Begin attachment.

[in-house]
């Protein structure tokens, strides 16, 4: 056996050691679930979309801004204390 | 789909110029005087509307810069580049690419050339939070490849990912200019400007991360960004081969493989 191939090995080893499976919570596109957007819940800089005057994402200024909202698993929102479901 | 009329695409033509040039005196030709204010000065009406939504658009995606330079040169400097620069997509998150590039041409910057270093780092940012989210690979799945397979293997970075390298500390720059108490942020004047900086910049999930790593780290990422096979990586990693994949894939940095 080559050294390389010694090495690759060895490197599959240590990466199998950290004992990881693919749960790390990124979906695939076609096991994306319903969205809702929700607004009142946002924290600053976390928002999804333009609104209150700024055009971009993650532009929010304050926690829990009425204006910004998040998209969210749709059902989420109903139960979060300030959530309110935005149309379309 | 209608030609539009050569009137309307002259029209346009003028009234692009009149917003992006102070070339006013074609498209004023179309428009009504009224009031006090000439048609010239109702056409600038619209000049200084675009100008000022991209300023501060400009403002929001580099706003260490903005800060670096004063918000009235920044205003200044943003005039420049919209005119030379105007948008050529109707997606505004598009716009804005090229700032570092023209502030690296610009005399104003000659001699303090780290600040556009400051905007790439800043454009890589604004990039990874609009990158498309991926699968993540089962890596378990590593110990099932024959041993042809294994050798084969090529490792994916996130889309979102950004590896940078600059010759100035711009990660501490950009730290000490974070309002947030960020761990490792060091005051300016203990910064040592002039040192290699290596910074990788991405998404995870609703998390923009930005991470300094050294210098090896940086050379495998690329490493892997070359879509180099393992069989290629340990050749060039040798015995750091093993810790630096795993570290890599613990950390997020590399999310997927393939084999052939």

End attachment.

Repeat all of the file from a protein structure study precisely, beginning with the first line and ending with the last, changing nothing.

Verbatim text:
[in-house]
């Protein structure tokens, strides 16, 4: 056996050691679930979309801004204390 | 789909110029005087509307810069580049690419050339939070490849990912200019400007991360960004081969493989 191939090995080893499976919570596109957007819940800089005057994402200024909202698993929102479901 | 009329695409033509040039005196030709204010000065009406939504658009995606330079040169400097620069997509998150590039041409910057270093780092940012989210690979799945397979293997970075390298500390720059108490942020004047900086910049999930790593780290990422096979990586990693994949894939940095 080559050294390389010694090495690759060895490197599959240590990466199998950290004992990881693919749960790390990124979906695939076609096991994306319903969205809702929700607004009142946002924290600053976390928002999804333009609104209150700024055009971009993650532009929010304050926690829990009425204006910004998040998209969210749709059902989420109903139960979060300030959530309110935005149309379309 | 209608030609539009050569009137309307002259029209346009003028009234692009009149917003992006102070070339006013074609498209004023179309428009009504009224009031006090000439048609010239109702056409600038619209000049200084675009100008000022991209300023501060400009403002929001580099706003260490903005800060670096004063918000009235920044205003200044943003005039420049919209005119030379105007948008050529109707997606505004598009716009804005090229700032570092023209502030690296610009005399104003000659001699303090780290600040556009400051905007790439800043454009890589604004990039990874609009990158498309991926699968993540089962890596378990590593110990099932024959041993042809294994050798084969090529490792994916996130889309979102950004590896940078600059010759100035711009990660501490950009730290000490974070309002947030960020761990490792060091005051300016203990910064040592002039040192290699290596910074990788991405998404995870609703998390923009930005991470300094050294210098090896940086050379495998690329490493892997070359879509180099393992069989290629340990050749060039040798015995750091093993810790630096795993570290890599613990950390997020590399999310997927393939084999052939």